Ignatius, S., Giblin, D. McHaffey, D., Sharma, A., Taubes, E., & Wu, J. (2004). Representing Asylum Seekers: An Orientation to the Complex Field of Immigration Law: Massachusetts Continuing Legal Education, Inc.
Wu, J.H. (2006). A Bright Line or a Fuzzy One?: Mental Health Professionals’ Involvement in Security-Related Interrogations: Bulletin of the Psychoanalytic Institute of New England. April, 2006 Edition. Excerpted in Boston Psychoanalytic Society and Institute Bulletin Focus. May 2006 Edition.
On July 11th, 2005 Jane Mayer published an article in the New Yorker entitled “The Gitmo Experiment” detailing interrogation techniques at Guantanamo. Revelations of a “consultative” cadre of doctors, psychologists, psychiatrists and other behavioral experts who apparently helped shape the nature and techniques of the interrogation, ignited debate within the American Psychological Association about its own position, and between various professional organizations (American Psychiatric Association, American Psychological Association, APsAA, to name a few) leading these organizations to levy public shots across each other’s bow. In brief summary, Jane Mayer’s piece talked about the origins of Behavioral Science Consultation Teams or BSCT involved in Guantanamo interrogations.
Mayer’s report describes BSCT team members devising interrogations designed to break down individual detainees’ resistance, including extensive surveillance and behavioral monitoring. One anecdote details how a psychiatrist rationed out squares of toilet paper or withheld toilet paper, presumably as a device to upset the detainee. Another anecdote describes keeping a detainee who is afraid of the dark in the dark, in one case for several years, as part of a plan to exploit an individual’s particular vulnerabilities.
In this way, BSCT teams are apparently working on the not-too-fine and newly established edge where torture is not quite torture.
In following the debate in various forums I have noticed two sets of responses to these issues: one response is that the issue at hand and its ethics admit to no nuance or debate: that doctors should not be involved in torture, period, stop. A second response is that there is room for debate and nuance, that, while no psychologist or psychiatrist in their right mind would endorse torture per se, there is room and perhaps necessity for professional engagement in certain situations which require the balance and working through of values which are in tension with each other, including the values of doing no harm versus the values of “national security”.
This article aims to explore the gray area between these two positions, out of the belief that only in being clear about it (understanding the gray zones, the arguments, and the logical paradoxes) can we defend the borders of the integrity of our roles as mental health professionals. I firmly believe that it does not help to act out of an “Us and Them” mind state (e.g., good and moral vs. evil and immoral), where the consequences are of such import. However, let me first state categorically my own position, and anchored firmly in it, launch into the fray. Personally, I cannot endorse, or want to envision, any situation in which a psychologist or psychiatrist should (is supposed to) be present in a context where suffering is generated as a means to an end, never mind have an active role. My mind recoils at the idea of so blurring the boundaries of function that it would pervert our mandate of healing.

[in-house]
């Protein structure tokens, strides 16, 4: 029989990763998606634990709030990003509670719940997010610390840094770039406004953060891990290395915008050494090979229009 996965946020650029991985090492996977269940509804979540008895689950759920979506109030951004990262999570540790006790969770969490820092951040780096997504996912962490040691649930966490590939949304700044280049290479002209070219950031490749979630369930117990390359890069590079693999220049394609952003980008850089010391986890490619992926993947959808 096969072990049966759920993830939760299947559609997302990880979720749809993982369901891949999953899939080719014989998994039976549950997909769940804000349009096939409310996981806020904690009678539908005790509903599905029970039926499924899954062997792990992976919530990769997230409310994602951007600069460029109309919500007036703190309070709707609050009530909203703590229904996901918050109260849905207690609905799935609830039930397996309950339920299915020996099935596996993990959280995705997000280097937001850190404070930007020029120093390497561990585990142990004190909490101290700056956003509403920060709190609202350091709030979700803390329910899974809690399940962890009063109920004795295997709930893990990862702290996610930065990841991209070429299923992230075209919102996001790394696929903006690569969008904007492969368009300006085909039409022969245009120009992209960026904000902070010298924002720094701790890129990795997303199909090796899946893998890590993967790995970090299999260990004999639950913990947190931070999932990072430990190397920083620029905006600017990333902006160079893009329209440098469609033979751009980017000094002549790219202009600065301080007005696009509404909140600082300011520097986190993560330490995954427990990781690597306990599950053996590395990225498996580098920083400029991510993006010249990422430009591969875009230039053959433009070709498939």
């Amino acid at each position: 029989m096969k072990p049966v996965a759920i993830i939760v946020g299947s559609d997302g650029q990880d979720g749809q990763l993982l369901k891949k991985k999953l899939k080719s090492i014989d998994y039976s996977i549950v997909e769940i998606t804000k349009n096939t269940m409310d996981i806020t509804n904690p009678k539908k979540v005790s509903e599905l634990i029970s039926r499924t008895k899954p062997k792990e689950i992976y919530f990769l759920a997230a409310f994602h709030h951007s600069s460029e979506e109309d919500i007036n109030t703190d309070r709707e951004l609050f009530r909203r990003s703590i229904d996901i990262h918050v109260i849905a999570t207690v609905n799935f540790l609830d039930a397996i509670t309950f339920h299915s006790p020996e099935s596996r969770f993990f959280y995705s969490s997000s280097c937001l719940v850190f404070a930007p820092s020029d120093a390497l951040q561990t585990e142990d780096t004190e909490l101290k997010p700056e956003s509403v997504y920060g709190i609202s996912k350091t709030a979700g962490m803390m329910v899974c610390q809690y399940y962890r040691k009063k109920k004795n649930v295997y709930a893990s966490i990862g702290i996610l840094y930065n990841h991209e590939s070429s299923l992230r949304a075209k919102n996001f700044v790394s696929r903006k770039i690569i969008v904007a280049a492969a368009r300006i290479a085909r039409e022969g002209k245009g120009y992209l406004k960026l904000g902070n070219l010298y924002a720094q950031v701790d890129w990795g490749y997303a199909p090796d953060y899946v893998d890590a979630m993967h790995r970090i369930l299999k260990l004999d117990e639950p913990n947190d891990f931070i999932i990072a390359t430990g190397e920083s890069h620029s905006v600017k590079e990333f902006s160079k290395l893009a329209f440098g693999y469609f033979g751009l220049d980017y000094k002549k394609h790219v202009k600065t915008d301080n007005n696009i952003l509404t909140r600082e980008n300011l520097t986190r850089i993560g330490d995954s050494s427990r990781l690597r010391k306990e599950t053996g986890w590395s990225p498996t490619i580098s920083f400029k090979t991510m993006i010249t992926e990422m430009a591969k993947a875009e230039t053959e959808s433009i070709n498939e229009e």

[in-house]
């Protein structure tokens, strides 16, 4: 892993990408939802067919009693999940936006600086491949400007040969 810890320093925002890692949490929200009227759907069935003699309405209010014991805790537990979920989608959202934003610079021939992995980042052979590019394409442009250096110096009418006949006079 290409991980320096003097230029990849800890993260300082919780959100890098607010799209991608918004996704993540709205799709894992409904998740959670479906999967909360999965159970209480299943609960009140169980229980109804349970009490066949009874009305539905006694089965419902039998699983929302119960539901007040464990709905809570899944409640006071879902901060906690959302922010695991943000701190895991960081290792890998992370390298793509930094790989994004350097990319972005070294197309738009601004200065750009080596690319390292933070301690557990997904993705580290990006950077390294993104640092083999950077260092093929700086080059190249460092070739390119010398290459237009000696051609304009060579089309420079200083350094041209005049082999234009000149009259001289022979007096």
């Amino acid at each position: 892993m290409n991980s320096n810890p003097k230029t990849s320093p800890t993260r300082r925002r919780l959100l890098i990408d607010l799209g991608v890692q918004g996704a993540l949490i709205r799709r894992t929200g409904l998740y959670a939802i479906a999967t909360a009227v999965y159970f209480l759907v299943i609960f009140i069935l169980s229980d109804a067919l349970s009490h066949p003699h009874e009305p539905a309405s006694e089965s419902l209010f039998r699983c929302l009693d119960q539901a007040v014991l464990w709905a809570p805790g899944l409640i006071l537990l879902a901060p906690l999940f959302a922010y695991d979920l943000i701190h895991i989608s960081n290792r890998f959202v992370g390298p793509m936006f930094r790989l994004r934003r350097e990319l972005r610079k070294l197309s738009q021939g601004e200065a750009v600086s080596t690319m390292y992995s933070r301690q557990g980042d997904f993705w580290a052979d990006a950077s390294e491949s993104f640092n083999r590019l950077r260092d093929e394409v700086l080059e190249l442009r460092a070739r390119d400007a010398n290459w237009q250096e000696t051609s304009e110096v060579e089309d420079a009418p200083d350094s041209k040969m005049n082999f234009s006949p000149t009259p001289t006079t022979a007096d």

That mandate, it seems to me, has a degree of fragility having to do with the fragility of our subjects. We work with vulnerable subjects, we work within their vulnerability. The mind itself is a creation of immense delicacy; that delicacy and vulnerability itself magnifies our every act and intention, somewhat akin to a doctor touching a burn victim. To that wounded patient, while there may be no protection from the inevitable pain of contact, the intention of the touch is immensely important. Patients endure much where trust suggests that the intention is healing. Mental health practice is viewed by the public as a near-voodoo practice. Because of the realm (of mind) in which we work, psychiatrists and psychologists are imbued (or plagued) with an aura of power and are often reacted to with fear. Public trust — at best, tentatively granted to us – is at stake in this matter.
But, while I say I cannot imagine a situation where mental health professionals have a role in security-related “interrogation”, what about the unimaginable? How, by the way, did we get to a place in history where there has been talk (in D.C.) about an amendment repealing the section in the Bill of Rights that makes torture unconstitutional? Clearly, the attack on the World Trade Center reset the U.S. security aims and procedures, along with domestic and foreign policies. Violence has reverberations; it takes the world we know beyond the pale of what we might normally expect and makes some of us accept what, in periods of complacence and safety, we would consider unimaginable I believe that, as violence and evil have become increasingly prevalent aspects of our reality, we can best grasp the scope of the moral, ethical and rhetorical debate that rages by acknowledging this prevalence as the context for the current debate introduced by Mayer’s Gitmo report.
Is the line between health and mental health professionals’ involvement in the interrogation of prisoners a bright, hard line, or a blurry and gray one?
Reference: The Experiment. July 11, 2005 issue of The New Yorker. By Jane Mayer.